Various suture materials can be clinically used for rotator cuff repair (RCR). RCR with high-strength nonabsorbable sutures may not be ideal, because it may cause stress shielding, which may hinder enthesis regeneration and maturation in the tendon-bone interface. RCR with strength-decreasing sutures (ie, absorbable sutures) may be a better choice. However, the effects of suture absorbability on enthesis regeneration and maturation have not been investigated.Hypothesis:
The use of absorbable sutures in RCR would produce a better tendon-bone connection structure, which provides histological and biomechanical advantages over the use of nonabsorbable sutures.Study Design:
Controlled laboratory study.Methods:
A supraspinatus tear was created on the right shoulder in 108 of 120 skeletally mature male rabbits. The animals were randomly divided into 3 groups, with 36 rabbits in each group, to undergo RCR individually with total absorbable, partial absorbable, and nonabsorbable sutures (TAS, PAS, and NAS). Twelve animals in each group were sacrificed at 4, 8, and 12 weeks after surgery, with 6 operated shoulders used for histological evaluation to detect enthesis regeneration and maturation and the other 6 for biomechanical testing. The remaining 12 animals without supraspinatus tear were used as control.Results:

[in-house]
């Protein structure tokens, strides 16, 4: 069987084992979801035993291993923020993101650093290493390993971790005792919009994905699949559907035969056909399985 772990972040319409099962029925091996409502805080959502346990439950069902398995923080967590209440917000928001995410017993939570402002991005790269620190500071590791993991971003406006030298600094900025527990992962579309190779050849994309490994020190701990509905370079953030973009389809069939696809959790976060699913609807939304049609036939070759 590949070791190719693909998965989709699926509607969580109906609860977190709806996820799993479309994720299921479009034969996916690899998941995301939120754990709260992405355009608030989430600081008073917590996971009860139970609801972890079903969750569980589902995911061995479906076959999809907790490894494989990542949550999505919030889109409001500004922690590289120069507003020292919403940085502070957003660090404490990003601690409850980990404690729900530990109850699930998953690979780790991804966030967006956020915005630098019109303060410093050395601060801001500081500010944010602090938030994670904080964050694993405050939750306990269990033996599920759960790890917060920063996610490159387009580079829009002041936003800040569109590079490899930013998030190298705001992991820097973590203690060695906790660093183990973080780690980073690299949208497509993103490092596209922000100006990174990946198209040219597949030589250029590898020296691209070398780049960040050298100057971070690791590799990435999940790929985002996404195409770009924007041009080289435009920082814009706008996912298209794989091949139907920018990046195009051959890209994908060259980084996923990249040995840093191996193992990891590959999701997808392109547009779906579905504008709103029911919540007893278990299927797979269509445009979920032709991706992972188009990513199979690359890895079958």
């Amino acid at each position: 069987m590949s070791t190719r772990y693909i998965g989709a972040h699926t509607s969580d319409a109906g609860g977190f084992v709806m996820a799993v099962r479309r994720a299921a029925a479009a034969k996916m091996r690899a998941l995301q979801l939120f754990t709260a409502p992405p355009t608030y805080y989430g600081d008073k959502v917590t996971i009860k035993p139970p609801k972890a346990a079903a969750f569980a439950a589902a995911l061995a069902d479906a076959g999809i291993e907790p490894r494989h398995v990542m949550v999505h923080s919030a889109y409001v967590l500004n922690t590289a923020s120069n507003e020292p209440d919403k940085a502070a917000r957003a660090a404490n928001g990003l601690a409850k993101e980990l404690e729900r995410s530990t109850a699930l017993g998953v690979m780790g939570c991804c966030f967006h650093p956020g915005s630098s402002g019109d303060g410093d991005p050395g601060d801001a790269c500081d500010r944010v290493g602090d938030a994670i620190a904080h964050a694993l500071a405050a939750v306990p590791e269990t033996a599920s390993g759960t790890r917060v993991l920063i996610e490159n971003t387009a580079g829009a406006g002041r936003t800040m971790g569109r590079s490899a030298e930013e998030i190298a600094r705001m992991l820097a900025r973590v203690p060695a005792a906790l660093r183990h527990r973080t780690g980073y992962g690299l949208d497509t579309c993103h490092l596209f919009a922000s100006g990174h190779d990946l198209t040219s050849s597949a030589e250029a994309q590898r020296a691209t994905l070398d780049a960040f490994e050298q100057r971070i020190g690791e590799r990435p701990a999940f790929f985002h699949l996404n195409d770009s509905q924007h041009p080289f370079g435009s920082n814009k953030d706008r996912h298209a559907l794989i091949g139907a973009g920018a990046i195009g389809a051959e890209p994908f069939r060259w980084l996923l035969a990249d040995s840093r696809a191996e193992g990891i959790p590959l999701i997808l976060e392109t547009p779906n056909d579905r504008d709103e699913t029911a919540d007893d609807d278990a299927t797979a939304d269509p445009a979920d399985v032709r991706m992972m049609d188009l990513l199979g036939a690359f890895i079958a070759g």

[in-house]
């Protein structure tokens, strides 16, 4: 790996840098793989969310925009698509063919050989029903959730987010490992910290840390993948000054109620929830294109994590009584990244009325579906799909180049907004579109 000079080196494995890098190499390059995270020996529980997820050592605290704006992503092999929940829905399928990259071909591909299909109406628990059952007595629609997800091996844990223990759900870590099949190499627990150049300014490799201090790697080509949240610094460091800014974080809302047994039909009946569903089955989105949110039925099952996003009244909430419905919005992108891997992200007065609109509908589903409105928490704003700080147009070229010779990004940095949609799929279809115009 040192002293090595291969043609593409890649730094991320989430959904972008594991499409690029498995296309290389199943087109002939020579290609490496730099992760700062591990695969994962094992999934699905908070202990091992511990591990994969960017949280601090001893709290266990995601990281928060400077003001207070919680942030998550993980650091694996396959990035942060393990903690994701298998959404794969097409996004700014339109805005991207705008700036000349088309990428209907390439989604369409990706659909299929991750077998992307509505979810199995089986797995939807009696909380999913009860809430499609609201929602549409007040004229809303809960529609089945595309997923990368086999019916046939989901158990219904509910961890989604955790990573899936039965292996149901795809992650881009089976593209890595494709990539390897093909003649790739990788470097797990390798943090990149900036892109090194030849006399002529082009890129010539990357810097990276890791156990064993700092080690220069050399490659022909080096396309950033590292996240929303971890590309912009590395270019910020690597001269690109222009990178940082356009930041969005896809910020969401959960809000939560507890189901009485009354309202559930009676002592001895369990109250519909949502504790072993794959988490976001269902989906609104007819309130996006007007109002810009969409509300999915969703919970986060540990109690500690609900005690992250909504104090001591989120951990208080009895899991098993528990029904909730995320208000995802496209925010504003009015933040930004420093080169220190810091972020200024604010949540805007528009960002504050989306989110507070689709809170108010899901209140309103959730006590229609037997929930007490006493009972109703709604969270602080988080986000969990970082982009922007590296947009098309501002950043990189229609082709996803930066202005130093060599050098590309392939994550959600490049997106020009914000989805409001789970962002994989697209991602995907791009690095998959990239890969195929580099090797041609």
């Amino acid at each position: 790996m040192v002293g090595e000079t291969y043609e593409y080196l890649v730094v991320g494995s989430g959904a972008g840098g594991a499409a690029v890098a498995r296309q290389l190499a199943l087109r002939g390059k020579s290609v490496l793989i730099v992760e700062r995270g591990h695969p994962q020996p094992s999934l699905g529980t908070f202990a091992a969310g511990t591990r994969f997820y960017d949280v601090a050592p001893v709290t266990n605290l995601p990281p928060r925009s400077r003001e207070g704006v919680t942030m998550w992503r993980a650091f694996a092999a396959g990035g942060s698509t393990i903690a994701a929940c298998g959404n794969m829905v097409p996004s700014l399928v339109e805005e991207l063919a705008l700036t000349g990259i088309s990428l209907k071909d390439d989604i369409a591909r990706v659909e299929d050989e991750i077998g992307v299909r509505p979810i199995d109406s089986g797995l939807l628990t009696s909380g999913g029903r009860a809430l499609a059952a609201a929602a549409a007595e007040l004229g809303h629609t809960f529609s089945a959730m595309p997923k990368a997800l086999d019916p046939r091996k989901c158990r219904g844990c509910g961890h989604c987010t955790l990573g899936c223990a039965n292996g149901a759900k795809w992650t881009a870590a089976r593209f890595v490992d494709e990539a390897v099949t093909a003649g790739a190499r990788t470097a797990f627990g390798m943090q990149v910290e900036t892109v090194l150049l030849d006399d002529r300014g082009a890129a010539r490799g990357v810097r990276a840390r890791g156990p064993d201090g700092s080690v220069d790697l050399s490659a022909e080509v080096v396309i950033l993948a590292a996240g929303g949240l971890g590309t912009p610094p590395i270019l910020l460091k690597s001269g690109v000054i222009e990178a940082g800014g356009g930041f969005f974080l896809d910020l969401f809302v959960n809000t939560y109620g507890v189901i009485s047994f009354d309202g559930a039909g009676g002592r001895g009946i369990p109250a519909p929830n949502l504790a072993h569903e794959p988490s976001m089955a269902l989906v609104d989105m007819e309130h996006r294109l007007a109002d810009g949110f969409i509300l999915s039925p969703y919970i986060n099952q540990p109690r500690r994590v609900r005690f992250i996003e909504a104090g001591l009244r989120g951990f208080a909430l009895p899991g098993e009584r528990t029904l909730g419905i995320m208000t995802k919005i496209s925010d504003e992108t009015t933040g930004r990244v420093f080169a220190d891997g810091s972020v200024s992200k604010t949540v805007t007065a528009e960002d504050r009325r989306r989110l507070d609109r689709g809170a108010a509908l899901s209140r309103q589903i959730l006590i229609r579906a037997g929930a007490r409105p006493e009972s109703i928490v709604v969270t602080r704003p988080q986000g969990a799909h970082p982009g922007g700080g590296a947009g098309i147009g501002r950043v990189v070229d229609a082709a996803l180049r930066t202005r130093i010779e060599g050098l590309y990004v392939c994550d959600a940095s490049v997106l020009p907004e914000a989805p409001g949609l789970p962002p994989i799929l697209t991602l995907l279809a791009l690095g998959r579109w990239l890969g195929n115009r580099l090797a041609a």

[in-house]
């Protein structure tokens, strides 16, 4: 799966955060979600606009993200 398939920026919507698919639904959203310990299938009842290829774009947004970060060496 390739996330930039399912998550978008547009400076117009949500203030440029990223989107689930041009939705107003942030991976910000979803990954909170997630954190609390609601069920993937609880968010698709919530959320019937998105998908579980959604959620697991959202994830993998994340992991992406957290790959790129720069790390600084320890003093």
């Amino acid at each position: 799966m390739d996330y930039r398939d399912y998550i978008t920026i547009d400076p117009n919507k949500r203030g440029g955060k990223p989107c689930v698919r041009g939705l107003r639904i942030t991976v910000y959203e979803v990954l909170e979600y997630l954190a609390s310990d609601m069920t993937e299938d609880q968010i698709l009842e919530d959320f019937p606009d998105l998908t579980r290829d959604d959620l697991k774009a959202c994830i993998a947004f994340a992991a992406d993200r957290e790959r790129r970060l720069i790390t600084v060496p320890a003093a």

At 12 weeks, in the tendon-bone interface, enthesis regeneration was detected in the TAS group but not in the NAS group. A mature enthesis appeared in the TAS group but not in the NAS group. In the PAS group, enthesis regeneration was also observed; however, the fibrocartilage was not abundant and the enthesis maturity not good as compared with the TAS group. Biomechanical testing showed that the rotator cuff–greater tuberosity connection structure in the TAS and PAS groups had greater values of ultimate load to failure, stiffness, and stress than the NAS group at all time points.Conclusion:
In RCR in an acute rabbit rotator cuff tear model, the use of sutures with absorbability lead to enthesis regeneration, increased maturity of rotator cuff insertion, and enhanced rotator cuff–greater tuberosity connection.Clinical Relevance:
Compared with the use of NAS, the use of TAS or PAS might be a better choice for RCR.